The most shocking revelations to come from WikiLeaks

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·News Reporter
·4-min read
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Julian Assange shook the media industry 15 years ago when he established an international non-profit organisation that openly published news leaks and classified information.

This shift changed the nature of whistleblowing and gave a whole new meaning to the phrase "freedom of information".

WikiLeaks describes its goal as “to bring important news and information to the public.”

“One of our most important activities is to publish original source material alongside our news stories so readers and historians alike can see evidence of the truth,” the website says.

WikiLeaks About page. Source: Getty Images
WikiLeaks' story began 15 years ago. Source: Getty Images

The website, which is not associated with Wikipedia, features an anonymous "drop box", with a goal of ensuring that whistleblowers can submit classified information to the site without fear of prosecution.

On this day day in 2006, the wikileaks.org domain name was registered.

Controversial Leaks

Since its inception, a number of controversial leaks have been published on WikiLeaks.

In November 2007, operating procedures for Guantanamo Bay were published on the site, which showed that the army were keeping prisoners from Red Cross inspectors and holding new prisoners in isolation for two weeks to make them more compliant.

Julian Assange holding a document. Source: Reuters
WikiLeaks released 10 million documents online in its first 10 years. Source: Reuters

In 2008, sensitive information from the Church of Scientology was featured on the site, including secret Bibles and notes from founder L. Ron Hubbard. The Church threatened legal action following the leak.

In 2009, more than 500,000 confidential messages regarding the 9/11 terrorist attacks made their way to WikiLeaks, including exchanges from the Pentagon, the FBI, FEMA and theNYPD, showing their response to the disaster.

In 2010 WikiLeaks releases leaked video from a US helicopter showing an air strike that killed civilians in Baghdad, including two Reuters news staff.

Later that same year saw the publication of half a million documents relating to the US Iraq and Afghanistan wars being published, which included information about civilian deaths and sensitive data pertaining to the hunt for Osama Bin Laden.

Wanted poster for Julian Assange on Interpol website. Source: Reuters
Julian Assange has been on the radars of international authorities for quite some time. Source: Reuters

Famously, a 2016 leak also saw 20,000 Democratic National Committee emails make their way to WikiLeaks, which US intelligence later determined had been stolen by Russian hackers. 

The emails showed that Democratic representatives favoured Hillary Clinton over opponent Bernie Sanders, and had provided her with debate questions in advance.

Founding a new media

Townsville-born Julian Assange had always been interested in computers and hacking.

In 1987, at the age of 16, Assange began hacking under the name Mendax, which subsequently put him on the police’s radar.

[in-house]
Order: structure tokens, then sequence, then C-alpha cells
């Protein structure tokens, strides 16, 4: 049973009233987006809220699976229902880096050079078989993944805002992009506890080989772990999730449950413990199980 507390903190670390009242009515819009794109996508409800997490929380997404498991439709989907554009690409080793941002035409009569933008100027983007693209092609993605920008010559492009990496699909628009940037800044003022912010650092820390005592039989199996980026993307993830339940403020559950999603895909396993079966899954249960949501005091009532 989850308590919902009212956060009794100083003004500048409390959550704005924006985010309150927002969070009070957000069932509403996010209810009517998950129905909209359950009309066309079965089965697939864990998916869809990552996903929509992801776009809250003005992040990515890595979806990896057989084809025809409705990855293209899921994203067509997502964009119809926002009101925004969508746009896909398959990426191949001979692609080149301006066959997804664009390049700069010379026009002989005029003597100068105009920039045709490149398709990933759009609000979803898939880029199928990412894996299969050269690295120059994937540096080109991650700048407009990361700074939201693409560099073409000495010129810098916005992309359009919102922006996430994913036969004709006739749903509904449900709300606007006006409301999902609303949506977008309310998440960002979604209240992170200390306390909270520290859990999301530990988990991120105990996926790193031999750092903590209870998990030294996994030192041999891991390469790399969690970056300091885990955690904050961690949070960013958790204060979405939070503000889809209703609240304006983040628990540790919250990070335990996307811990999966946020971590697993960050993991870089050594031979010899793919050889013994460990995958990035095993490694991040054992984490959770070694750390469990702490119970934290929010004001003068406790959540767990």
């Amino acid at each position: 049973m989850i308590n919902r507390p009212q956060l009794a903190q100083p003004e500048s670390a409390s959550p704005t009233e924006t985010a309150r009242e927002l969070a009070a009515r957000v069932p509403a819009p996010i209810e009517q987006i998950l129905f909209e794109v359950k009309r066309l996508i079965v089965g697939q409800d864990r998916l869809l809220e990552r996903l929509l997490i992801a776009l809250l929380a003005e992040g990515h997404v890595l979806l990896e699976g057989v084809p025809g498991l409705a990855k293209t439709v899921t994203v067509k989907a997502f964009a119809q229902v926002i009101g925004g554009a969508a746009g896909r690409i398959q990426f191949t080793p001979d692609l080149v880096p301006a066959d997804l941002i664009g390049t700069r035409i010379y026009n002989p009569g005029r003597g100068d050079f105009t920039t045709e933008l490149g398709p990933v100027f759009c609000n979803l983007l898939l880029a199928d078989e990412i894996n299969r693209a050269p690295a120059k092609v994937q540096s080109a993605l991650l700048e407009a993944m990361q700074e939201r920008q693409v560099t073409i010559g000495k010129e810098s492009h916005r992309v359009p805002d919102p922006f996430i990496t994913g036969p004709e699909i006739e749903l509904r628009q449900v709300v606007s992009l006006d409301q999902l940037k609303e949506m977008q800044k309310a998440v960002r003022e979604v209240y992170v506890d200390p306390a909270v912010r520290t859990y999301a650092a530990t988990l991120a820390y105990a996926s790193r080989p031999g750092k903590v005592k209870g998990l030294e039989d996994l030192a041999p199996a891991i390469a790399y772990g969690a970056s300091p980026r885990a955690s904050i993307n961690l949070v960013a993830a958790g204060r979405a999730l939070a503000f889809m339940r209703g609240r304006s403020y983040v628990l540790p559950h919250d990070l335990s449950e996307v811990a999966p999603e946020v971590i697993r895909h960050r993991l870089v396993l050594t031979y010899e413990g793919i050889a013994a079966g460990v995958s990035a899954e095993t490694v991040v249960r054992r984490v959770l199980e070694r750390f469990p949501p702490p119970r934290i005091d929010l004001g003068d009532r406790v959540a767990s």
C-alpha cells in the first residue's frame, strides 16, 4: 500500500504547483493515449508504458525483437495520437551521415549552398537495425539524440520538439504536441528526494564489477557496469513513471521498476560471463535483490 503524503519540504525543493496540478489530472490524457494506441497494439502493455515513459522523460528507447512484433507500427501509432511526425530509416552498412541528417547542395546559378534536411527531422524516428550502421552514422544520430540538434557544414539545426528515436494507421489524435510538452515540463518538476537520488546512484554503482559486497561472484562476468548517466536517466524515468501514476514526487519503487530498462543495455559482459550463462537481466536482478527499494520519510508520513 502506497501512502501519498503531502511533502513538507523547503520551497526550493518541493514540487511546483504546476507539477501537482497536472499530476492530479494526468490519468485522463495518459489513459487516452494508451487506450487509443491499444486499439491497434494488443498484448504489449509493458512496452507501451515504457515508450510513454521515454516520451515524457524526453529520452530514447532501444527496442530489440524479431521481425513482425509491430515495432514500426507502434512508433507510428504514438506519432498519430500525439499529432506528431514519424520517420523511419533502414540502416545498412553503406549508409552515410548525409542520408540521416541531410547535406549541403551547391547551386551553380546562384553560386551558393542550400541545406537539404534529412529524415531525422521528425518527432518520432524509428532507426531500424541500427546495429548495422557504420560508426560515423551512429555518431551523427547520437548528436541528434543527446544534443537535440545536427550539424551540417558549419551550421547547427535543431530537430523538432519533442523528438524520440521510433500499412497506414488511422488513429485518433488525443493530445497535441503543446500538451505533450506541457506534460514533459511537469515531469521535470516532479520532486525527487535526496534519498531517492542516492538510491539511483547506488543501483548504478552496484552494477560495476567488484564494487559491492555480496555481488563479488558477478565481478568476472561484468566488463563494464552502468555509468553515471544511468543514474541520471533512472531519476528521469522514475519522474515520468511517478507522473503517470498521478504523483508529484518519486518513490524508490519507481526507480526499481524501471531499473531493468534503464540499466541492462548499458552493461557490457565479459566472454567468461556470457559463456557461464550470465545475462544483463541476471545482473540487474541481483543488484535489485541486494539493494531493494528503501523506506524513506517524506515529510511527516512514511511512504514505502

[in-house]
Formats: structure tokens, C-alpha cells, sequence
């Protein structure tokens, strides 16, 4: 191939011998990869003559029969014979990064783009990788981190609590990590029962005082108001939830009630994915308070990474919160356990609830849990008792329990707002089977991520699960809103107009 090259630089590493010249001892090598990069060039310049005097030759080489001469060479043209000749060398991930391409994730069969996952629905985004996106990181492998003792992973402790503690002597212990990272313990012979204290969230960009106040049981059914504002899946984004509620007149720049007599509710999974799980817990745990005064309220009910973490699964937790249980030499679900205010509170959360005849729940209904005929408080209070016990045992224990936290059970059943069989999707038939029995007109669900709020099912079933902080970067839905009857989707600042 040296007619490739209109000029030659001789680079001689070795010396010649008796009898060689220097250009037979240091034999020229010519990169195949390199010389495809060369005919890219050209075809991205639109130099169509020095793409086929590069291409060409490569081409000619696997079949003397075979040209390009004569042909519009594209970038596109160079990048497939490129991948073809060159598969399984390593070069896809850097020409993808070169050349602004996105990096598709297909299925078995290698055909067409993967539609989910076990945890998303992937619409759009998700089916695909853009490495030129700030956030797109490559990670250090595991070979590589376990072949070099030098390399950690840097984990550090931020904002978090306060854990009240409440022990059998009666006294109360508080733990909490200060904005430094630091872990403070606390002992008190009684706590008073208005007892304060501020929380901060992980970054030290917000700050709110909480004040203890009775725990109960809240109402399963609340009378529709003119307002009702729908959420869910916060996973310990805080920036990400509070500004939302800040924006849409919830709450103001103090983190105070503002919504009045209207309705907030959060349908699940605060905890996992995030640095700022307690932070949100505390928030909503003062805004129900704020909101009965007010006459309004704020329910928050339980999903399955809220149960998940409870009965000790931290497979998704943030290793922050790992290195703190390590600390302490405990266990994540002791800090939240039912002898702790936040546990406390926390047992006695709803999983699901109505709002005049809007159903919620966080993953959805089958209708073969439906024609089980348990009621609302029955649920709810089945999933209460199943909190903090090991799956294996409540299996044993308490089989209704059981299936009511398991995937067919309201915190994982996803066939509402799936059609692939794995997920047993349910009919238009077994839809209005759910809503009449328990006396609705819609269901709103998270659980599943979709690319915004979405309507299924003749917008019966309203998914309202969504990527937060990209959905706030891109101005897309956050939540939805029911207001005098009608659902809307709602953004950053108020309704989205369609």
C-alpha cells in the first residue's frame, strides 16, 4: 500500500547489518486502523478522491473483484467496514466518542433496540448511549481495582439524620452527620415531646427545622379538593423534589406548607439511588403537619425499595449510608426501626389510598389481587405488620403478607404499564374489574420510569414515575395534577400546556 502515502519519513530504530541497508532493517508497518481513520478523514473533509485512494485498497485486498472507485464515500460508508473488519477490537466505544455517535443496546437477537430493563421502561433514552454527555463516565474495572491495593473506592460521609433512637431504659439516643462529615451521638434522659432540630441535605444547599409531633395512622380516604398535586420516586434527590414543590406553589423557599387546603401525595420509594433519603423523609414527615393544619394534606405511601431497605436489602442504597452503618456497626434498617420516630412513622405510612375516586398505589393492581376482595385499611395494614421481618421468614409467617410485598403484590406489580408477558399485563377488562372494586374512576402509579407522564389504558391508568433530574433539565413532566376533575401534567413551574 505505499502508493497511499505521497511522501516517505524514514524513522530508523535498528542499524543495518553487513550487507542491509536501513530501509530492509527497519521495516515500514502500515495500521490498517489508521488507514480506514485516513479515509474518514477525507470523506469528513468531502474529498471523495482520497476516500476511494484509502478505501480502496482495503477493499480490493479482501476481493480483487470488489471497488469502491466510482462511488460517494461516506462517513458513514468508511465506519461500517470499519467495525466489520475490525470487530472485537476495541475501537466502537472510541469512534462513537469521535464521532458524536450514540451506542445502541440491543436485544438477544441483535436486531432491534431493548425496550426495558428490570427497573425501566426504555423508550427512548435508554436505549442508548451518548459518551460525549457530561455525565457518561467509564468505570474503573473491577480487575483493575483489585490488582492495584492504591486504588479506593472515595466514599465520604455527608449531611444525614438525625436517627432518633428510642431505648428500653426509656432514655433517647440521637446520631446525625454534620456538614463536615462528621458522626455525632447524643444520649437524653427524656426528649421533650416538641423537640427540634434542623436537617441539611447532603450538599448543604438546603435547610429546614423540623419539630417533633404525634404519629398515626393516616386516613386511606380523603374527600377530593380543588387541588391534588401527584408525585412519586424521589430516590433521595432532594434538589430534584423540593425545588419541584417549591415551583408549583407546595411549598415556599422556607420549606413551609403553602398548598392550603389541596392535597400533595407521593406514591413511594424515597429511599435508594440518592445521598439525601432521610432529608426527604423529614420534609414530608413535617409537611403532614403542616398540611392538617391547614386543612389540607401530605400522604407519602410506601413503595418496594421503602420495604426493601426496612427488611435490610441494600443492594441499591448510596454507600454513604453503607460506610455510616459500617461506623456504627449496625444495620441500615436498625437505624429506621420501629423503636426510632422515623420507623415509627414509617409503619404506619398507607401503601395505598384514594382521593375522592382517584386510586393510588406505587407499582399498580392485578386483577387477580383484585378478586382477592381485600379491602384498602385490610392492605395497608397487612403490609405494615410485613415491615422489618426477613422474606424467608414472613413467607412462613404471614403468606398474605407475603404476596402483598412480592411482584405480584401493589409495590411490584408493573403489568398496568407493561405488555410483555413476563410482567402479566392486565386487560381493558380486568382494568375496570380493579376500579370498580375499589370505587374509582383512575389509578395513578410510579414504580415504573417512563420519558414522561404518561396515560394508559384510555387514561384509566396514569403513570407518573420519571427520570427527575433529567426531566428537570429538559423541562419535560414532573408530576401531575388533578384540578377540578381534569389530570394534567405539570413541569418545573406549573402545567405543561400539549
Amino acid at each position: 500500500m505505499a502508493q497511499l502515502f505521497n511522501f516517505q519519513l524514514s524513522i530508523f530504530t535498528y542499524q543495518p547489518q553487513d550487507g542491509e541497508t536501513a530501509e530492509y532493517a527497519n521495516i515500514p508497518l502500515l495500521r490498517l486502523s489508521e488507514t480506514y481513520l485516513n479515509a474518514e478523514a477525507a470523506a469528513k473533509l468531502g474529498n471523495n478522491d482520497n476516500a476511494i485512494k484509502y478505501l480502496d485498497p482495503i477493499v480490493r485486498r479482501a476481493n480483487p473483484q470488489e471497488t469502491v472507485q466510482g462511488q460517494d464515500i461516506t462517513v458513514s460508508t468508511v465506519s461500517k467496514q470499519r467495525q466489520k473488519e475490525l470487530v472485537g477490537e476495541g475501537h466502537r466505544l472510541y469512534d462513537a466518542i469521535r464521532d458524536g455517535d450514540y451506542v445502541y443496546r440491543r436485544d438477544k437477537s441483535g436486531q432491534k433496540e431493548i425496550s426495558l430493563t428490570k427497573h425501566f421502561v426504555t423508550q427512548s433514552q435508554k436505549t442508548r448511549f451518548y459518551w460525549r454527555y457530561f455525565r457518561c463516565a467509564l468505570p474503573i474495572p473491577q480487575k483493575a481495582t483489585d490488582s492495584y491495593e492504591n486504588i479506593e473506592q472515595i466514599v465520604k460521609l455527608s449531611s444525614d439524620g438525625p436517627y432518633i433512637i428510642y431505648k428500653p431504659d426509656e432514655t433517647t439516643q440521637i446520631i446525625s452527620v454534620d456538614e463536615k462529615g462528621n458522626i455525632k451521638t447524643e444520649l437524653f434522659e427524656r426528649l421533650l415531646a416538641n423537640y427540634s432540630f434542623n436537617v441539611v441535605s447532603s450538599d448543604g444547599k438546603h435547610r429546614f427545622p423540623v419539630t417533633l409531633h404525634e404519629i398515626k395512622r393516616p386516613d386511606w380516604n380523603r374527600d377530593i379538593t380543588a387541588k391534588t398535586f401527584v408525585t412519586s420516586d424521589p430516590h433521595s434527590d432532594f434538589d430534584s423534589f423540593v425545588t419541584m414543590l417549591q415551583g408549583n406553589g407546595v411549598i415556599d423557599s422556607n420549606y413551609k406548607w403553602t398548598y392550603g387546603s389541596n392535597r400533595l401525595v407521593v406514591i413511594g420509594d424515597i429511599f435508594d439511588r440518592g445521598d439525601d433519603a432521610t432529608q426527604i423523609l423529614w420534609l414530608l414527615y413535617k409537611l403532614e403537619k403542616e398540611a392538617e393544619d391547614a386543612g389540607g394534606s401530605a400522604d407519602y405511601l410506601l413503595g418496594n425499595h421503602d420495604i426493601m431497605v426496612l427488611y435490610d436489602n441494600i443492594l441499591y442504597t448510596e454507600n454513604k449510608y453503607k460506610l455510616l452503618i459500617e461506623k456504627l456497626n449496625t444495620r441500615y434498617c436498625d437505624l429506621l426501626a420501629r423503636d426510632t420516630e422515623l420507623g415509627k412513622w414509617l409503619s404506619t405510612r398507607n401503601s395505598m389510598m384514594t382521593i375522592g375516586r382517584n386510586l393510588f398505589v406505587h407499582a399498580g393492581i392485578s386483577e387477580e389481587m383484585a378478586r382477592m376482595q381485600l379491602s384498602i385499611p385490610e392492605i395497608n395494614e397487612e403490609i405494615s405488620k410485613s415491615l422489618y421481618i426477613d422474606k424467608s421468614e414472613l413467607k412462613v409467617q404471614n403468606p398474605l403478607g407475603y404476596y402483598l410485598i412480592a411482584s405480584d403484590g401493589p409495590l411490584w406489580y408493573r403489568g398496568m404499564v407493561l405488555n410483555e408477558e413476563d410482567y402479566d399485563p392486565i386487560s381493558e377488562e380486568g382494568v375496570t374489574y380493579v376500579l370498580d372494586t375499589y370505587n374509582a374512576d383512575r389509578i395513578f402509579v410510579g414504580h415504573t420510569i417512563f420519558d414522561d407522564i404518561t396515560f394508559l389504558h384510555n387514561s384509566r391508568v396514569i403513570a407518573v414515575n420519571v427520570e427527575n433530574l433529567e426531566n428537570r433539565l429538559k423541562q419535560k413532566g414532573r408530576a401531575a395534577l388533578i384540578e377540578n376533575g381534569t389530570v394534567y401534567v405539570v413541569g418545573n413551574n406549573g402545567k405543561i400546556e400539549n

By 1993, Assange was using his computing skills to help the Victoria Police Child Exploitation Unit to track down individuals responsible for the publishing and distribution of child pornography.

Assange was inspired by Daniel Ellsberg’s 1971 release of the Pentagon Papers, but noted that two years had passed between Ellsber’s "leak" and media coverage.

Seeking to streamline the whistle-blowing process, Assange built a design for WikiLeaks in Australia, but quickly moved servers to Sweden, before expanding to several other countries in response to press-protection laws.

On October 4, 2006 Assange registered wikileaks.org’s domain name and by December, WikiLeaks had published its first document - a decision to assassinate government officials, signed by a prominent Somali political figure.

Wikileaks nowadays

The International Federation of Journalists has called WikiLeaks a “new breed of media organisation that offers important opportunities for media organisations.”

Even now, 15 years since its inception, WikiLeaks still remains a point of contention with many who cannot agree whether Assange is a champion of the press, or a dangerous threat to national security.

Julian Assange photo taken in 2020. Source: Reuters
Assange is currently imprioned in the UK (photo taken 2020). Source: Reuters

Regardless, Julian Assange has been subject to a number of investigations since the inception of WikiLeaks, and has recently been the target of an alleged kidnapping plot.

Following two sexual assault accusations in Sweden, Assange sought refuge in the Ecuadorian embassy in London in 2012 where he sought political asylum.

In April 2019 he left the embassy and was arrested by UK authorities for skipping bail.

He has remained in Belmarsh maximum security prison in London ever since.

The investigation into the sexual assault allegations has now been dropped by Swedish authorities.

In June 2019, the US Justice Department formally asks Britain to extradite Assange to the United States to face charges that he conspired to hack US government computers and violated an espionage law.

In January 2021, a UK court concluded it would be “oppressive” to extradite him to the US because of his frail mental health, saying there was a real risk he would take his own life.

The US has since appealed this ruling and the court case continues and a full appeal hearing is scheduled for October 27.

In spite of the controversy, the WikiLeaks site is still live, and continues to be accessed by millions of people around the world.

with AAP, Reuters

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